Open as PDF
In a previous piece I said that hope is unique in being at once the most precious and the most treacherous of all our treasures. I have shown that, as Goldsmith says, "Hope, like the gleaming taper's light, Adorns and cheers our way."
But we do not listen long to the voice of the keen and experienced teachers of the race until we detect a note of bitterness when they speak of hope. Dryden says bluntly, "When I consider life, 'tis all a cheat. Yet fooled with hope, men favour the deceit."
And the cynical La Rochefoucauld writes: "Hope, deceitful as it is, serves at least to lead us to the end of life along an agreeable road."
Why this contradiction? Why is hope thought to be both good and bad, both cheerful and deceitful? A little observation will show us why.
Hope has sustained the spirit of many a shipwrecked sailor by painting for him a tender picture of rescue and reunion with loved ones, only to leave him at last to die of thirst and exposure on the vast bosom of the sea. Hope has kept many a prisoner believing he could not hang, that a pardon would surely come, and then stood calmly by and watched him die at the end of a rope. Hope has cheered a thousand victims of cancer and tuberculosis with whispered promises of returning health who were never again to know one single day of health till they died. Hope has told the mother that her son missing in action was surely alive, and kept her watching till the end of her days for the letter that never came and that never could come because the boy that might have written it had long been sleeping in an unmarked grave on a foreign shore.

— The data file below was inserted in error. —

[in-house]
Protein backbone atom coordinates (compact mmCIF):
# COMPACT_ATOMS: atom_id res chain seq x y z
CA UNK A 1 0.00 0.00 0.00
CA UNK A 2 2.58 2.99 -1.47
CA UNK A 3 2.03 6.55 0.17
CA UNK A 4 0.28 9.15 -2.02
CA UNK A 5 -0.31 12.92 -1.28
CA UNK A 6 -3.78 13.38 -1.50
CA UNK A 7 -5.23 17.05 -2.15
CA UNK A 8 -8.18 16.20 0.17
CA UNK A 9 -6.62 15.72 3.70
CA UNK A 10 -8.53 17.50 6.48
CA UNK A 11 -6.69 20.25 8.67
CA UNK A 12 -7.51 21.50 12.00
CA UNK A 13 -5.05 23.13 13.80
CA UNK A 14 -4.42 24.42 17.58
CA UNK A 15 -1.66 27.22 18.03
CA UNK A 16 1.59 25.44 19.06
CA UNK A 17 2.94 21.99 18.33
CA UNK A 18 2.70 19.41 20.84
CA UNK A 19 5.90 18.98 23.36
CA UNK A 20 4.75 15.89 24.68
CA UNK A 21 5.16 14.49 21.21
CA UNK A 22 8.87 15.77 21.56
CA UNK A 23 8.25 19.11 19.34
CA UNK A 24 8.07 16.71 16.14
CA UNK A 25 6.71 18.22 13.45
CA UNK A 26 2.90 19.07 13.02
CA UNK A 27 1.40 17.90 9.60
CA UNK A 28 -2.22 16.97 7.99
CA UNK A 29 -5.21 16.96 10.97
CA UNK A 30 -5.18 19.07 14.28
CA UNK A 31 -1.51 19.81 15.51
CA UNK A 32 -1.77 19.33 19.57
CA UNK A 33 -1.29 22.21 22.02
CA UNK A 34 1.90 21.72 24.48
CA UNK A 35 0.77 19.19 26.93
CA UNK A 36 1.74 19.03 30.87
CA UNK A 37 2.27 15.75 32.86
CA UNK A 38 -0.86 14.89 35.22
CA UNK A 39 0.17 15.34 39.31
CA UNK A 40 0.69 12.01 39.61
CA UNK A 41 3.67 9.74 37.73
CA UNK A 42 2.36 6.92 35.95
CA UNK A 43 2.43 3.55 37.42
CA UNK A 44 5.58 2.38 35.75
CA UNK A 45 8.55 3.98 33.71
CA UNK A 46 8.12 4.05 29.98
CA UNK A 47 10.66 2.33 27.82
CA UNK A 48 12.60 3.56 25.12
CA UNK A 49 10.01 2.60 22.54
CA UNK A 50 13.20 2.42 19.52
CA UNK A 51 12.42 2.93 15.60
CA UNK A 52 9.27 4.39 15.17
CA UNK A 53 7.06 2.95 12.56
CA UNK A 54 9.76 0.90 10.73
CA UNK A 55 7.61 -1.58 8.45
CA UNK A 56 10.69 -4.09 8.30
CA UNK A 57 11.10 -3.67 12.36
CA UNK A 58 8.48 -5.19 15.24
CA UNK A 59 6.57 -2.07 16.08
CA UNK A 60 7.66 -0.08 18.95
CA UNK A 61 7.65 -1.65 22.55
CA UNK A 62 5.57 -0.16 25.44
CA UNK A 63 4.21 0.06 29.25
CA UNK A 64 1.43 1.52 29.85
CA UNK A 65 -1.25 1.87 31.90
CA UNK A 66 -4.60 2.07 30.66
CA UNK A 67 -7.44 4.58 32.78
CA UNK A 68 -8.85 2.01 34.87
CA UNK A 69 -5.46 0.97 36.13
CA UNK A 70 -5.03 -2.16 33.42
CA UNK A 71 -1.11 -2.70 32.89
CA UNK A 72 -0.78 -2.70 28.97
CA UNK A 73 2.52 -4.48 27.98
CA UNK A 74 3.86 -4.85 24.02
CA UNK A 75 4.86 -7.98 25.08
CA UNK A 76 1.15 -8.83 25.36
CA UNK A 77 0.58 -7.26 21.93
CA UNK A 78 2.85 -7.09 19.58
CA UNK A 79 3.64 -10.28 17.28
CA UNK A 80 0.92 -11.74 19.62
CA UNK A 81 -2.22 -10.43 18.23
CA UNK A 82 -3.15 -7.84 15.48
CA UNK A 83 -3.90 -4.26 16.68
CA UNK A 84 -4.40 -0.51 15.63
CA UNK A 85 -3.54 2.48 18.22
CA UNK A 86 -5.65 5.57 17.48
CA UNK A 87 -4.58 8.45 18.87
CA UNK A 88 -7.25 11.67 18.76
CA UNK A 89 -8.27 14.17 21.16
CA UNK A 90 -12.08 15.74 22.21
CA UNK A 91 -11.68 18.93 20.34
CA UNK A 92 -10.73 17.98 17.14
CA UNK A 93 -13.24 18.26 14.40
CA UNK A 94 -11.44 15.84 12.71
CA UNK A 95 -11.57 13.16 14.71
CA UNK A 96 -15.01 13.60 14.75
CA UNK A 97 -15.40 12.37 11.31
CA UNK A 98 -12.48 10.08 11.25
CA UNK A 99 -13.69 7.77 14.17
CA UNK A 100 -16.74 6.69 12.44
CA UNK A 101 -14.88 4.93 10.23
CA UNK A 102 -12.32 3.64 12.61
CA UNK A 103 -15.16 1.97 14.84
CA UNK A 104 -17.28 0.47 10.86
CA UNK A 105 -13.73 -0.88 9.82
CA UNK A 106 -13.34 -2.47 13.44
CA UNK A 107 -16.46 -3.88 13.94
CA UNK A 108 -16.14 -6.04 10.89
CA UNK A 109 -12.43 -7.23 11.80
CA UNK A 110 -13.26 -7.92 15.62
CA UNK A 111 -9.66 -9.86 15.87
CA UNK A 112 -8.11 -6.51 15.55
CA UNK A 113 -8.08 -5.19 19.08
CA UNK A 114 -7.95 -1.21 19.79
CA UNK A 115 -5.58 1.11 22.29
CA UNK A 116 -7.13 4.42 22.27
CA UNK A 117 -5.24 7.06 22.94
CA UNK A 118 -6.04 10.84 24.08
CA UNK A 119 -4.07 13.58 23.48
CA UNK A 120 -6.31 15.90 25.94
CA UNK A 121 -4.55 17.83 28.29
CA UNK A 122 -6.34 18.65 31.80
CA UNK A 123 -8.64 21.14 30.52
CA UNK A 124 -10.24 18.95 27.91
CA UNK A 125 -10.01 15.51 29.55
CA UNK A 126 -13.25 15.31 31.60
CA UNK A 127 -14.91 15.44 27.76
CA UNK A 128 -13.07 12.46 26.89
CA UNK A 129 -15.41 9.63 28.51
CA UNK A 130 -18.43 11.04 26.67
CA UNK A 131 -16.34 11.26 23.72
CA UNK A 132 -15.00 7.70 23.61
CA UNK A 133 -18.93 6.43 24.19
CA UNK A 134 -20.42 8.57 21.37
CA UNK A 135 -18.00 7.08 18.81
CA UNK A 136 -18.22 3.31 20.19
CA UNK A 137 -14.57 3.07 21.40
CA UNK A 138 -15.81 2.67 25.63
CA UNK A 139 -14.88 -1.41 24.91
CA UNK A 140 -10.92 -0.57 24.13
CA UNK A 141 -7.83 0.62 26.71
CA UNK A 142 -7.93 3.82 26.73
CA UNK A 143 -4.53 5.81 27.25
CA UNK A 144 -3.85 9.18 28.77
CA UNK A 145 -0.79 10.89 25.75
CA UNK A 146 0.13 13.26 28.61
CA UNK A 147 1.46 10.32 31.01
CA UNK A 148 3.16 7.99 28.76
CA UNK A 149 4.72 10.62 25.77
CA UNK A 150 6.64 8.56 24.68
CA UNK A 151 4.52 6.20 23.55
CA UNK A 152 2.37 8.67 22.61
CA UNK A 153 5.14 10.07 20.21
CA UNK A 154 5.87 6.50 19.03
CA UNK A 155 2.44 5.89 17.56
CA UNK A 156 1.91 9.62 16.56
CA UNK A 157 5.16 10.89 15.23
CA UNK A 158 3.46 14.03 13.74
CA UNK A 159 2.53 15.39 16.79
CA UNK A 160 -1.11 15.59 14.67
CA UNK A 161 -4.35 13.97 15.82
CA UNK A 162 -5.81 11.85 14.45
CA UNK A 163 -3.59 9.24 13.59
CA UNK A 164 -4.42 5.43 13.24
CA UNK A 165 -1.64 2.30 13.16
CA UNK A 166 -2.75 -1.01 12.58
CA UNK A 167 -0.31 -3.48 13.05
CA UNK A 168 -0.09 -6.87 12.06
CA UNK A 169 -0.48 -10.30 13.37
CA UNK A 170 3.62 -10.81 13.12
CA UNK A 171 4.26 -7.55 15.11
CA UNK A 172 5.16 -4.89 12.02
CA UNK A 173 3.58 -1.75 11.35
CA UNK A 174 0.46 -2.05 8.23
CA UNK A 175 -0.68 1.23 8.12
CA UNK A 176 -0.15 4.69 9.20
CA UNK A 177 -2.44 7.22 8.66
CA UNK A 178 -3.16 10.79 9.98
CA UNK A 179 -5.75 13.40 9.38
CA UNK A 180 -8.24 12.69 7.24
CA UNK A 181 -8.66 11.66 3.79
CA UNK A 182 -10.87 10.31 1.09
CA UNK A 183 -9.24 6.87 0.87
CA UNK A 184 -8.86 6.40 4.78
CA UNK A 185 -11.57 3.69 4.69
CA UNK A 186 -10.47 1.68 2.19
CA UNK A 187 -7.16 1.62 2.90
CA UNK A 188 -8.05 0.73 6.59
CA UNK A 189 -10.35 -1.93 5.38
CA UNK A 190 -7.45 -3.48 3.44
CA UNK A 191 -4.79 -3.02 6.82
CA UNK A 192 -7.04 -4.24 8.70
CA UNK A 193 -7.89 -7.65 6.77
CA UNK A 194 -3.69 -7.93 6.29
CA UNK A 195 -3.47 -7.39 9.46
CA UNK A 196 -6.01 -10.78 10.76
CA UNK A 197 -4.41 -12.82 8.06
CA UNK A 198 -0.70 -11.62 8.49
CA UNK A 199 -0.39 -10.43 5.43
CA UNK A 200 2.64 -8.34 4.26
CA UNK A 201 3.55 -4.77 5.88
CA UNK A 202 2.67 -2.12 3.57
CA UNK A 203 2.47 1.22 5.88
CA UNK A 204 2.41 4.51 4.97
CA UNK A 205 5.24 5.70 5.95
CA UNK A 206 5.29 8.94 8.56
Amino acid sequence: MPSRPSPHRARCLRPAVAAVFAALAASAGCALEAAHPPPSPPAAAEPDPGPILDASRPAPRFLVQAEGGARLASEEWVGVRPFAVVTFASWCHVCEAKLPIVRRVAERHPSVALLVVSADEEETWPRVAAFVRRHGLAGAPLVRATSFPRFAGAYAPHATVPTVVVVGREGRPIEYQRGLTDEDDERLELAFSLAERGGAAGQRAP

Surely for the fallen sons of men, the Hindu proverb is true: "There is no disease like hope." Hope that has no guarantee of fulfillment is a false friend that comforts us a while with flattery and leaves us to our enemies. Expectation of a bright tomorrow when no such tomorrow can be ours will be bitterness compounded by despair in the day of the great reckoning.